While Abdaladze does not purport to be a connoisseur, Georgia’s rich history in wine has not escaped him. Indeed, many believe that it was in Georgia that humans first discovered that grapes stored in containers throughout the winter turned into wine, a belief backed up by archaeology, artefacts and DNA dating back 8,000 years.

Through Taste of Georgia, Abdaladze hopes that the people of Ireland will be able to sample some of the finest produce his homeland has to offer. While the stock has been secured, his main challenge has been getting it into the right hands. Another steep learning curve.  

“We’re very much at a starting point and so I’ve been picking things up on the go in terms of pitching to clients. I’ve actually been really nervous cold-calling off-licences on sample runs. You can’t help but think they’re looking at me as a pure cowboy but thankfully they appreciate the story and have enjoyed the wine and that has got the ball rolling in terms of stock going out.

“You learn so much from just getting out and doing things. I have my degree but nothing really compares to dealing with the Revenue, getting my accounts in order, getting sales over the line. It’s been a real baptism of fire but I really believe in what Taste of Georgia can achieve so I’m determined to see it through.”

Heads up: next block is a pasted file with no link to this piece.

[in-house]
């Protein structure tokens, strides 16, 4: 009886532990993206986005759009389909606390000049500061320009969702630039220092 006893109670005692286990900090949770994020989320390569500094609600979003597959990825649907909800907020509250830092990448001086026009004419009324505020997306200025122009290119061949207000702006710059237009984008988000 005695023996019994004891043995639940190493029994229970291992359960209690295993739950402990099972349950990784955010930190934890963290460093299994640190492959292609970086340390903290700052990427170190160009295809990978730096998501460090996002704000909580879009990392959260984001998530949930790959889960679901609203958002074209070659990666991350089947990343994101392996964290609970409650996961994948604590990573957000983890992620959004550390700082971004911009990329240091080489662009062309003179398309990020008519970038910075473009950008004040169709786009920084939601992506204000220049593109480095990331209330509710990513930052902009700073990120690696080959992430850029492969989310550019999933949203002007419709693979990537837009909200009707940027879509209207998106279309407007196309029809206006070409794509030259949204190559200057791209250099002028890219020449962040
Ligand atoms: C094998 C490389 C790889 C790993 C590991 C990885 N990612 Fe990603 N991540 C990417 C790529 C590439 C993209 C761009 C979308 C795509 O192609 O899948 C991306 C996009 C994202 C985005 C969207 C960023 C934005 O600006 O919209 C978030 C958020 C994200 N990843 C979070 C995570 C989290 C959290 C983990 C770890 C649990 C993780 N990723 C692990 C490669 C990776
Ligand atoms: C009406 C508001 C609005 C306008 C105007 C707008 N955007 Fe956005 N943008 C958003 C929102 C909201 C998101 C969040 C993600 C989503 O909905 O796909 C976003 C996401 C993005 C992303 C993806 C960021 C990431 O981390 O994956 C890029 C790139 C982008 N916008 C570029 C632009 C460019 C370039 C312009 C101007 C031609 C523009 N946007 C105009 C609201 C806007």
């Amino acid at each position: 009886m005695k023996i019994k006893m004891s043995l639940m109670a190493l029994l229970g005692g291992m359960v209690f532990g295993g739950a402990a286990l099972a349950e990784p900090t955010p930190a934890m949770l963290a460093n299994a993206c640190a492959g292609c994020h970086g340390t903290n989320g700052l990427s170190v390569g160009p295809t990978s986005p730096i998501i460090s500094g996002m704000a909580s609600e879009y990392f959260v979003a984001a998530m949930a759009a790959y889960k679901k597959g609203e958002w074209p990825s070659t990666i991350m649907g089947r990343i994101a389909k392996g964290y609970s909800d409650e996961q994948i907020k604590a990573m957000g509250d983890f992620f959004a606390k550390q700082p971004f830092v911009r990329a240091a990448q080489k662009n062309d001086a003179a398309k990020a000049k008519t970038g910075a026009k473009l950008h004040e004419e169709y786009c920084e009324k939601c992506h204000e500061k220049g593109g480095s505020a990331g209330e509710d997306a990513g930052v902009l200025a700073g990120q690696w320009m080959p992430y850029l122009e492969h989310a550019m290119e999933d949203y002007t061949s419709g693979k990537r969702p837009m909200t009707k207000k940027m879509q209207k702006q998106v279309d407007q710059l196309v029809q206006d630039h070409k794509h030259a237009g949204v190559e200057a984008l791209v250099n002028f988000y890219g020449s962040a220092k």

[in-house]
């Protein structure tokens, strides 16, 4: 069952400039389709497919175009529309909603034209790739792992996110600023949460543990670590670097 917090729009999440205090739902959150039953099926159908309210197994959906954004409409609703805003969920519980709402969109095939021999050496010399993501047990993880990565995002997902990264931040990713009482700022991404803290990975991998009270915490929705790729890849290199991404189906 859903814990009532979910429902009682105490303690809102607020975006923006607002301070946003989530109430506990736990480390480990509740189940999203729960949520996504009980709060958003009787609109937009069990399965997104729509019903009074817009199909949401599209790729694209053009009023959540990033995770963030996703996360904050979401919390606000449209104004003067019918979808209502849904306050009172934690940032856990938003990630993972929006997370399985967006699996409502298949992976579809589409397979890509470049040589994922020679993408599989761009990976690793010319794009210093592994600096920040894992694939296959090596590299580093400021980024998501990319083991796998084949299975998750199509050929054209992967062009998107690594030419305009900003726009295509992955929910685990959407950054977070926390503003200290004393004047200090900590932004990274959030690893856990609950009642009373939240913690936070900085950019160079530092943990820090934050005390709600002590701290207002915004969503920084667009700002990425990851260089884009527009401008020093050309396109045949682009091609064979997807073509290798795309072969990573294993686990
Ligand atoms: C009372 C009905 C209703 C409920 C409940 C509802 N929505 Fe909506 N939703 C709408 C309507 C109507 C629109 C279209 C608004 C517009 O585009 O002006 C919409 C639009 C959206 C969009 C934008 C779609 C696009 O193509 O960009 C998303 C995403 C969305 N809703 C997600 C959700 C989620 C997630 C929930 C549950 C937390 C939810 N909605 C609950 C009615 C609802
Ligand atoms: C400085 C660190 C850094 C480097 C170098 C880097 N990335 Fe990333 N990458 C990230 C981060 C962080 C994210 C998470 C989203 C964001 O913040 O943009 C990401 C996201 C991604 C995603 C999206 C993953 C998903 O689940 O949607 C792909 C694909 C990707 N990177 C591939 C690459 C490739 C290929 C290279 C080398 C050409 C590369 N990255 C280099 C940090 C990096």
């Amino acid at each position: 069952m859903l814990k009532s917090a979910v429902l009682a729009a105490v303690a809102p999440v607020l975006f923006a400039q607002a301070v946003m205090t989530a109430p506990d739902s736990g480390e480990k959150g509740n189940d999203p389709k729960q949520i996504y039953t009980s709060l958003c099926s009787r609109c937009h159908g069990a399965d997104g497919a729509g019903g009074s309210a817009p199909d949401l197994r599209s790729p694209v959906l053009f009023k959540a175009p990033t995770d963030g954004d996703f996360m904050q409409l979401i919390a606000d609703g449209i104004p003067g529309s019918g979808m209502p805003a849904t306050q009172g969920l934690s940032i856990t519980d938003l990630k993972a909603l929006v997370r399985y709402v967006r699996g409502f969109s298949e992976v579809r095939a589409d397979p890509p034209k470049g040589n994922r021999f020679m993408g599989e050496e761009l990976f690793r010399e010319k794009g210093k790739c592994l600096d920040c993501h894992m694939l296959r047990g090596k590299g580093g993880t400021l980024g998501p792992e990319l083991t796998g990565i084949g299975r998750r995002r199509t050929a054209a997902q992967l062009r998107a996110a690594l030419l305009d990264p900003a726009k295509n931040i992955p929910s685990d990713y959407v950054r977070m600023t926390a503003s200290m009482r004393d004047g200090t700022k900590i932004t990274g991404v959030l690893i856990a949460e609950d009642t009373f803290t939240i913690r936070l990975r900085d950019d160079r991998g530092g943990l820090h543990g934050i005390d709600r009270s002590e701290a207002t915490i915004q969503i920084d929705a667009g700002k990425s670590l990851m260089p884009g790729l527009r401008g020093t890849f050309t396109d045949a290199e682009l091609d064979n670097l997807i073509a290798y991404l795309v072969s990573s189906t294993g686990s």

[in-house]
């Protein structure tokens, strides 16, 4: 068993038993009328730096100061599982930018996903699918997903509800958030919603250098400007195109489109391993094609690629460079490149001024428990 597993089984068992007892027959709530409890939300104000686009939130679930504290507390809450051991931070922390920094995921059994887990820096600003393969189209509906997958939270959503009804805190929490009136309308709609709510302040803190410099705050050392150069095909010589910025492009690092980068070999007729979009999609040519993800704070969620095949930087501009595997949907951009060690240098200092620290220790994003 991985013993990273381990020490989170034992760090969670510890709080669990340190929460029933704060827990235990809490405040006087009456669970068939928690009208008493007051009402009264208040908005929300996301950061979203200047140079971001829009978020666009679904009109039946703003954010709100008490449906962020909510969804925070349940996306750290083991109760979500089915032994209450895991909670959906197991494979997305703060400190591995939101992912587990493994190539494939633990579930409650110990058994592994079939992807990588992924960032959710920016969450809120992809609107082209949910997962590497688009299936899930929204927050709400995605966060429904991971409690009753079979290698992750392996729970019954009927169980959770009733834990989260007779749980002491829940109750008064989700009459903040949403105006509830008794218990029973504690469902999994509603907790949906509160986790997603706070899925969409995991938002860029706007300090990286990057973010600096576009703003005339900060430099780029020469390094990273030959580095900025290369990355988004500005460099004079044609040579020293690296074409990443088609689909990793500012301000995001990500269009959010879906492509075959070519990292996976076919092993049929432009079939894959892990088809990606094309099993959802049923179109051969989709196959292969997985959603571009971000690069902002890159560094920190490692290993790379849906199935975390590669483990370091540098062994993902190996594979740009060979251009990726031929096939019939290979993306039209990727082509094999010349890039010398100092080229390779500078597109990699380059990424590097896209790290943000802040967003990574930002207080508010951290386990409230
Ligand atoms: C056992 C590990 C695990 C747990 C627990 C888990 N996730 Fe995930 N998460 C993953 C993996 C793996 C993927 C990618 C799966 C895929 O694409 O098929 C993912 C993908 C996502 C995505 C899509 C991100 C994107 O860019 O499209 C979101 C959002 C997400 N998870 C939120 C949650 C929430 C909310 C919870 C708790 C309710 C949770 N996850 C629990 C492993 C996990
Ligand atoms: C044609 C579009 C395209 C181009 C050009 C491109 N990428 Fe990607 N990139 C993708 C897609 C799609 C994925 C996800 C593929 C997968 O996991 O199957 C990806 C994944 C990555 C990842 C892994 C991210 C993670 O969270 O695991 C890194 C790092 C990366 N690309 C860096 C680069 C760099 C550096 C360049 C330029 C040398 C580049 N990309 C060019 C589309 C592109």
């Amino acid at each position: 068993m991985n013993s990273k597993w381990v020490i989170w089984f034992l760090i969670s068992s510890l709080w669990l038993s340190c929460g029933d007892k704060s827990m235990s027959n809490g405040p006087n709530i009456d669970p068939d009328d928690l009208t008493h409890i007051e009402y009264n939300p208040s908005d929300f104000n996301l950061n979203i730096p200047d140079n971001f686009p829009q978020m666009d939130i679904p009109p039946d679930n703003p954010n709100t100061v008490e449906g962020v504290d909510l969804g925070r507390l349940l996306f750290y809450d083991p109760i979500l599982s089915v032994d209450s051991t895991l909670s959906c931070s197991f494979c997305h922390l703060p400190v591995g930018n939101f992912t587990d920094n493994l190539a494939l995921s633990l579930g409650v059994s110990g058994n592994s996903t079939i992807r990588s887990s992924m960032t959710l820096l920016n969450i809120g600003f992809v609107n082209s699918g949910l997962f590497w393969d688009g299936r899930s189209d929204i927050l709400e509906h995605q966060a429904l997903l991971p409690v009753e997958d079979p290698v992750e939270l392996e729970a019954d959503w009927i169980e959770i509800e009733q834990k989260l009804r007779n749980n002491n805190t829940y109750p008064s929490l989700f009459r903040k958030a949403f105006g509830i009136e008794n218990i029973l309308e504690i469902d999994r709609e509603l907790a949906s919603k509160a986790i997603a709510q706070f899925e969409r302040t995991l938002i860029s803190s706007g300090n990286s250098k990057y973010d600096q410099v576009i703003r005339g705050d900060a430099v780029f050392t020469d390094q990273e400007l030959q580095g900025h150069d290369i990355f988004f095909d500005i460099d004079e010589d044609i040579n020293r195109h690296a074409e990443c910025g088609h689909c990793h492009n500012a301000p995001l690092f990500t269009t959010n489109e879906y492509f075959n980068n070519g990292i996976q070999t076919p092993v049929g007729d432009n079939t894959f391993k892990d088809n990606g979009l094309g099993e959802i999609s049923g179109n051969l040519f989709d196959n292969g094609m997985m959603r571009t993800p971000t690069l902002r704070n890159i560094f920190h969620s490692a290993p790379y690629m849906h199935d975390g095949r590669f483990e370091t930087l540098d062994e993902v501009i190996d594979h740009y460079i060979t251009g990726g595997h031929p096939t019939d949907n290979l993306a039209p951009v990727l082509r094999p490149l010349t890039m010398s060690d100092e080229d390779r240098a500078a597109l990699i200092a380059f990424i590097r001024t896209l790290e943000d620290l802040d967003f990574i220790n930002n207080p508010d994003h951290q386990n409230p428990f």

A member of the Ireland squad that finished second at the World Rugby U20 Championship in 2016, Abdaladze has a great affection for his adopted country. However, Georgia firmly remains home and one day he hopes to return there permanently to reunite with family. 

“As I get older, I’m finding a greater affinity to Georgia,” Abdaladze says. “When I was a kid we used to play football late into the evening until my mother stood at the door and shouted down the estate in Georgian. In general, the Georgian culture stands out but as a youngster growing up in Ireland you just want to fit in so I used to get very embarrassed. I shied away from my nationality.  

Mandatory Credit ©INPHO/Ben Brady

“As I’ve grown older and have been able to visit and understand Georgia a little better, I’ve learned that we are a very passionate people. It’s something I’ve grown to embrace and love. I remember my first home game at the RDS and hearing my mam above every other person in the place. It brought me back to those football matches as a kid, but that time I could not have been prouder.”

Unfortunately, the matchday experience and the sensation of his mother’s voice ringing through his ears has been all too lacking in recent seasons. He hopes to address that over the coming campaigns, eyeing up opportunity wherever he can get it. 

“Playing matches again has been such a relief,” he continues. “I made my initial comeback at the tail-end of last year but in my heart of hearts I knew I wasn’t at the standard I expected of myself. I got back playing with Clontarf again and that really lit a fire underneath me in terms of my own game and why I play rugby. It was an absolute joy.

“Playing rugby at any level is something I took for granted and I’ve probably felt the same way about being Georgian.”